What will happen to your RRIF when you die?
You can leave your remaining RRIF assets to your heirs upon your death by designating the proper beneficiary. Not all other retirement income options provide for this. Naturally, your desire to provide an estate for your spouse, beneficiaries or charities may have an impact on how you set up your RRIF. While this may or may not be an issue, income and investments should remain the priorities.
RRIFs are flexible
One of the benefits of the RRIF is the flexibility you have in dictating income. These are some common types of RRIFs.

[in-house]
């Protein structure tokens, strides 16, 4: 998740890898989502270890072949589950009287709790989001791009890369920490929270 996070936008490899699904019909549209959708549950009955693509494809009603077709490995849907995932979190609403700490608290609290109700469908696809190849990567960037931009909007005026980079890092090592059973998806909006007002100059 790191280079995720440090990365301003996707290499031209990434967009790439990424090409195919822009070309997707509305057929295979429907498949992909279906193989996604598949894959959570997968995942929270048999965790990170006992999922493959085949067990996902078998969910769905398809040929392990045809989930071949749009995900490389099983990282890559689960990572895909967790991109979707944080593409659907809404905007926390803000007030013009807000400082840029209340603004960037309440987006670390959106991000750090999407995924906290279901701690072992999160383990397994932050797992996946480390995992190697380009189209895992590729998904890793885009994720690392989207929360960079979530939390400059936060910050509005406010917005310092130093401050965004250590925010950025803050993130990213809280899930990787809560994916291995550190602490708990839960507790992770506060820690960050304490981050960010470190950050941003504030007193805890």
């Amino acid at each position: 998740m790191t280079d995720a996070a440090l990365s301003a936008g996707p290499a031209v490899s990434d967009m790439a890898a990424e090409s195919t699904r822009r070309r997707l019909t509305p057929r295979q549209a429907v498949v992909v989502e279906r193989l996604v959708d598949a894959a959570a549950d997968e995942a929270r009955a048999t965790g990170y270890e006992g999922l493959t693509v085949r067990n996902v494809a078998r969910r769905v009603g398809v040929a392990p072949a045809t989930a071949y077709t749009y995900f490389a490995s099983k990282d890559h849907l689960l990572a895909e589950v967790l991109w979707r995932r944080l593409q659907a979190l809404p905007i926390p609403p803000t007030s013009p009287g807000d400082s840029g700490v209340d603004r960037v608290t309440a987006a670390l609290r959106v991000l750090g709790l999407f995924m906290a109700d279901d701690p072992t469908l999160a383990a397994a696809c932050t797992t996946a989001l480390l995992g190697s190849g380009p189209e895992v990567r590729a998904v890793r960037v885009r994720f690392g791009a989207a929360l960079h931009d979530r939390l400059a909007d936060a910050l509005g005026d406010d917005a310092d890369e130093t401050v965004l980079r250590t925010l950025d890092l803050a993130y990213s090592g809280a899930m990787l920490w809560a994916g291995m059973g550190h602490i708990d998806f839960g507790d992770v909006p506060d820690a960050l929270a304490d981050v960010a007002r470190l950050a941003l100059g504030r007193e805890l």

• Minimum income RRIF – This RRIF provides the minimum level of income. Typically, people who choose the minimum income RRIF are those who do not need the money and want to defer taxable income for as long as possible. Remember, if this is the case, you can base the RRIF on the age of your younger spouse.Furthermore, remember the RRIF minimum income is based on the value of the RRIF on December 31 of the previous year. Sometimes this can make income planning difficult because you really don’t know what your income will be until the last minute.
  • Capital preservation RRIF – Preserving capital and paying out a fixed level of income are the goals of this RRIF type. In this case, you will withdraw your investment returns each year (subject to minimums). If you are using mutual funds, you might elect a reasonable target return like 8%, for example, with the hopes and intentions of earning 8% to maintain the capital.